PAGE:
The Nordic Way: Shared values for the new reality
By Michael Hennigan, Founder and Editor of Finfacts
Jan 31, 2011 - 7:13 AM

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Fredrik Reinfeldt, Prime Minister of Sweden, speaks during the session 'Confronting New Realities: The Nordic Experience' at the Annual Meeting 2011 of the World Economic Forum in Davos, Switzerland, January 28, 2011. © World Economic Forum by Michael Wuertenberg

The Nordic model was on display at the World Economic Forum in Davos, Switzerland last week and the government's of the regions produced a brief report on what has long been admired by the Left but is also getting attention across the political spectrum as governments scramble to make their economies more competitive.

Prime Minister Jens Stoltenberg Norway said his country has succeeded at combining a social welfare state with an efficient, market-oriented economy and spreading the wealth in the process. It’s not just Norway’s oil income that’s fueled the country’s success, he stressed. “It’s completely possible to ruin an economy, even with oil money,” Stoltenberg told newspaper Dagens Næringsliv (DN) before leaving for Davos.

“We have shown that it’s possible to have a society where we value fair distribution of wealth along with dynamic private business,” Stoltenberg said. “But we still have our unsolved problems.” Nor is it realistic for other countries to copy the Norwegian model or the systems of other Nordic countries that also sustain high standards of living.

Sweden's centre-right government said: "In a short period, the Swedish tax burden, particularly on low and middle income earners, has decreased markedly. In total, the implemented stages of the in-work tax credit and our declared reform ambitions equate to around 2 percent of GDP in 2011. Sweden is therefore making excellent progress in its ambition to shape income taxes in a way that counters marginal effects and poverty traps and enduringly raises the employment level.

Labour market policy has also been reorganised to focus on activity and adjustment. Alongside clearer requirements and rules for transfers and benefit payments, this has discernibly lowered the thresholds into the labour market. In addition, reforms to the sickness insurance system, with improved support and more paths back into work, mean that in a short space of time Sweden has lifted itself off the bottom of the Western world’s sick leave league.

In a time when other countries have acted for more closed borders and increased protectionism, Sweden is a clear exception. We have a solid reputation in efforts to increase free trade and bring down border barriers. Moreover, Sweden has proved that even a small and trade-dependent economy can assert itself relatively well in the face of growing global competition. We are among the top countries in world rankings for factors such as competitiveness, technology and innovation climate. Sweden’s investment in research, at nearly 4 percent of GDP, is exceeded only by Israel in the OECD statistics."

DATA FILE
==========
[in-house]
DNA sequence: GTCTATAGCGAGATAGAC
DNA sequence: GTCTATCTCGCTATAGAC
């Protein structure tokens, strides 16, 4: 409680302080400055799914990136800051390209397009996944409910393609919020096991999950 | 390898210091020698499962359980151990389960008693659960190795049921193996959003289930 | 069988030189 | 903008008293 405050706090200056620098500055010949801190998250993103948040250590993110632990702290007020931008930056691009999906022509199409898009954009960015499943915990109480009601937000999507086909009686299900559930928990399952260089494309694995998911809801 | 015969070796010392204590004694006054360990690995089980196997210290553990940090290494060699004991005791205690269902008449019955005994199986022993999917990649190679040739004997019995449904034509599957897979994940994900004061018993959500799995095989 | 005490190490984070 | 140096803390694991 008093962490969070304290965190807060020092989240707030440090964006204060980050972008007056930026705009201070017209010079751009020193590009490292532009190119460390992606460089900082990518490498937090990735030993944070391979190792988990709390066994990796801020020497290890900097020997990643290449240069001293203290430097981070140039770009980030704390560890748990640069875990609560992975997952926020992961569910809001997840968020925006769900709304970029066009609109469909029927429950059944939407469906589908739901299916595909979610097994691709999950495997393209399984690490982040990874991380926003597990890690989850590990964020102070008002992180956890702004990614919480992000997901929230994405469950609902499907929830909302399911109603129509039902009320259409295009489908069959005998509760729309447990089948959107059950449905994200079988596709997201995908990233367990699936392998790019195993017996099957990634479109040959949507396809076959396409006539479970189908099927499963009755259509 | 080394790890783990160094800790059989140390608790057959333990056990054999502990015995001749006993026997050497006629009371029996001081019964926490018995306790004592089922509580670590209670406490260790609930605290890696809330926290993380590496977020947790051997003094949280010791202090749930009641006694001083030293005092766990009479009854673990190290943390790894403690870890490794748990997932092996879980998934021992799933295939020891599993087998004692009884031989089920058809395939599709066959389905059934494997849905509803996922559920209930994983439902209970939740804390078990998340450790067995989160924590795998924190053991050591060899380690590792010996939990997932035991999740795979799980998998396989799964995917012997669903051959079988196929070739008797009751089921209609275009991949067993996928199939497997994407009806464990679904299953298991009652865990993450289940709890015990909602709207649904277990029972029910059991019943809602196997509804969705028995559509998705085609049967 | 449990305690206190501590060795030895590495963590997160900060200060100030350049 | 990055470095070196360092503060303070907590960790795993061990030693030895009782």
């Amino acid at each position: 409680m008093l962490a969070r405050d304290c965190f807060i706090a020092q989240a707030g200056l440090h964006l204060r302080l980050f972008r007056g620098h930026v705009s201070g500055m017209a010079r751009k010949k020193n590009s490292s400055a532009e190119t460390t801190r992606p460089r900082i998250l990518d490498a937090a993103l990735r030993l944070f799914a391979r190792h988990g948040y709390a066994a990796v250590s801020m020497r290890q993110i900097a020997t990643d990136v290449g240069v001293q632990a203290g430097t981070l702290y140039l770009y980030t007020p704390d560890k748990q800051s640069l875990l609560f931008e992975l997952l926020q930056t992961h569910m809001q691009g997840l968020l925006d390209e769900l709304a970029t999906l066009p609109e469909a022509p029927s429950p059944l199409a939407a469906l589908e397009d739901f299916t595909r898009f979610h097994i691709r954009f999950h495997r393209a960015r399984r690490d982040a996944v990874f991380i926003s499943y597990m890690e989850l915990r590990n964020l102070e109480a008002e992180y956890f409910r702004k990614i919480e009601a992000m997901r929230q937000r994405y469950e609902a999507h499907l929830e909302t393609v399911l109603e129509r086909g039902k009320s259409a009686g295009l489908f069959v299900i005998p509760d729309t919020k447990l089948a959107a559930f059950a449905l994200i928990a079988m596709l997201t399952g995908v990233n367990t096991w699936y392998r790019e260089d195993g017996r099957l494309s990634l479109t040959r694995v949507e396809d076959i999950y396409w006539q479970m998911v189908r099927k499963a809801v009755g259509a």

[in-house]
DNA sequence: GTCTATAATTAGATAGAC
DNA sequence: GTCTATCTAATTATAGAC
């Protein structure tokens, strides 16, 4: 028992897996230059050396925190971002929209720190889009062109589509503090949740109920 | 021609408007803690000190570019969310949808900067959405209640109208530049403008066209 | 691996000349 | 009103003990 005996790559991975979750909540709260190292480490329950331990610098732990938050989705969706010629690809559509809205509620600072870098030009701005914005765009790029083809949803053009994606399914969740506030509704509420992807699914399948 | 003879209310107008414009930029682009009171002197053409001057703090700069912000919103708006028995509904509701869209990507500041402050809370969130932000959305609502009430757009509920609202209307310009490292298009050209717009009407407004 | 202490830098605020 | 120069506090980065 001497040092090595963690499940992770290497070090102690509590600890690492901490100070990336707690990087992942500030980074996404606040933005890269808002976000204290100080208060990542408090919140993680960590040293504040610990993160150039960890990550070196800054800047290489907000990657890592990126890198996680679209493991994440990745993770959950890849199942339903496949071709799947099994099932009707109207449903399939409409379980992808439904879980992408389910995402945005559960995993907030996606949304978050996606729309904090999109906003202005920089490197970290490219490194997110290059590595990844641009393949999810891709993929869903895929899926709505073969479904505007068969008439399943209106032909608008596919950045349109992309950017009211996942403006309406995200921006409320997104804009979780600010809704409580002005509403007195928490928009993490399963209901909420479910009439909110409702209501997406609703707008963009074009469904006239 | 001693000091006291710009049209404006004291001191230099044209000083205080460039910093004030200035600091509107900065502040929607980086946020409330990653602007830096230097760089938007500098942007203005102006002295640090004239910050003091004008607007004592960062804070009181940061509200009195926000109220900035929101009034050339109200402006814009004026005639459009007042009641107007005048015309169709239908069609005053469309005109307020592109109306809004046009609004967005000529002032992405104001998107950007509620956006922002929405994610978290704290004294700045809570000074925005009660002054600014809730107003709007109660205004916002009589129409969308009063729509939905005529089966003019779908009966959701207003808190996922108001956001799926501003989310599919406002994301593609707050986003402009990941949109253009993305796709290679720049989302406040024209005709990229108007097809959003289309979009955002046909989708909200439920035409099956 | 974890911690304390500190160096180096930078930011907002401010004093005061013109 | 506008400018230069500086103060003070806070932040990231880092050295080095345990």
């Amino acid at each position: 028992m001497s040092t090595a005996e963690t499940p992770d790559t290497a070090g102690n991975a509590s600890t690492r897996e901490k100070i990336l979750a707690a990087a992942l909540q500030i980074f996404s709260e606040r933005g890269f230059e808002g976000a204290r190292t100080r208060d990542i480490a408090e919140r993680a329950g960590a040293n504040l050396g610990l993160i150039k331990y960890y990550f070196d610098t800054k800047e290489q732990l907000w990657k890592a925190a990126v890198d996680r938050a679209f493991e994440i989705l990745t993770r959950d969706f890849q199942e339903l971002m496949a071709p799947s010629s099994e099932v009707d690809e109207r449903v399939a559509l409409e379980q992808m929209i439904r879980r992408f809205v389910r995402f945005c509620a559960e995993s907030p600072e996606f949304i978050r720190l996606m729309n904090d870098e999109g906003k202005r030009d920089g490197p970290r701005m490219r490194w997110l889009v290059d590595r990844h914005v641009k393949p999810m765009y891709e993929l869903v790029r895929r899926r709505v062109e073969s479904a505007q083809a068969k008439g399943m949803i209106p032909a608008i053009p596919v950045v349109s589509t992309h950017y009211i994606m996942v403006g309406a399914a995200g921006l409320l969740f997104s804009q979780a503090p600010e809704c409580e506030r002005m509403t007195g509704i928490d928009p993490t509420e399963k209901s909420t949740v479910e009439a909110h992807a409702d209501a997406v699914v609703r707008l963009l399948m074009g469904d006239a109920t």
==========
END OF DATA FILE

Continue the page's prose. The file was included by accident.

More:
The Economists's columnist Bagehot, whose column this week is on the Nordic regions, comments in a blog note in relation to Europe's past worries about competitiveness: "The single biggest reason that Europe was not the most dynamic and competitive knowledge-based economy in the world, I argued, was that lots of Europeans (perhaps most) did not want to live in such a competitive place. For sure, they want to stay rich and comfortable, and they know that globalisation is a threat. But lots of Europeans are not prepared to do anything about it, if it means taking shorter holidays, working longer hours, graduating more quickly or retiring much later."

Every country has its pluses and minuses and I recall a Belgian remarking that the Swedes were the most boring people in Europe.

Aithníonn ciaróg, ciaróg eile (One hedgehog recognises another), I thought to myself!

During the property bubble, Ireland set 2013 as the target to be recognised as a 'world-class knowledge economy' as if it could be achieved in an unreformed broken governance system.

The report for Davos, The Nordic Way (pdf), says that in international comparisons, not least the World Economic Forum’s global competitiveness index, the Nordic countries are almost always found at or near the top.

In one meta-index that is an aggregate of 16 different global indices (competitiveness, productivity, growth, quality of life, prosperity, equality etc) the four main Nordic countries - - Sweden, Norway, Denmark and Finland -- top the list.

What are the reasons it asks? Is there such a thing as a common “Model” particular to the Nordics and if so, will it last? Is it sustainable, even transferable to other parts of the world?

The report provides what it terms bits and pieces of what the governments believe are some plausible explanations for the relative success of the Nordic societies. It says if these experiences can improve the understanding of  their way of doing things and if it inspires debate and development in other parts of the world, they will be very pleased.

They say shared values are also about sharing values and experiences with others.

The fact that Nordic countries showed resilience during the recent financial crisis largely seems to be the result of previous deep crises in the Nordic region in the 1980s and 90s. During these crises, the Nordic countries renewed and modernized their respective economies in ways which sometimes constituted a break with previous regulations and tax systems.

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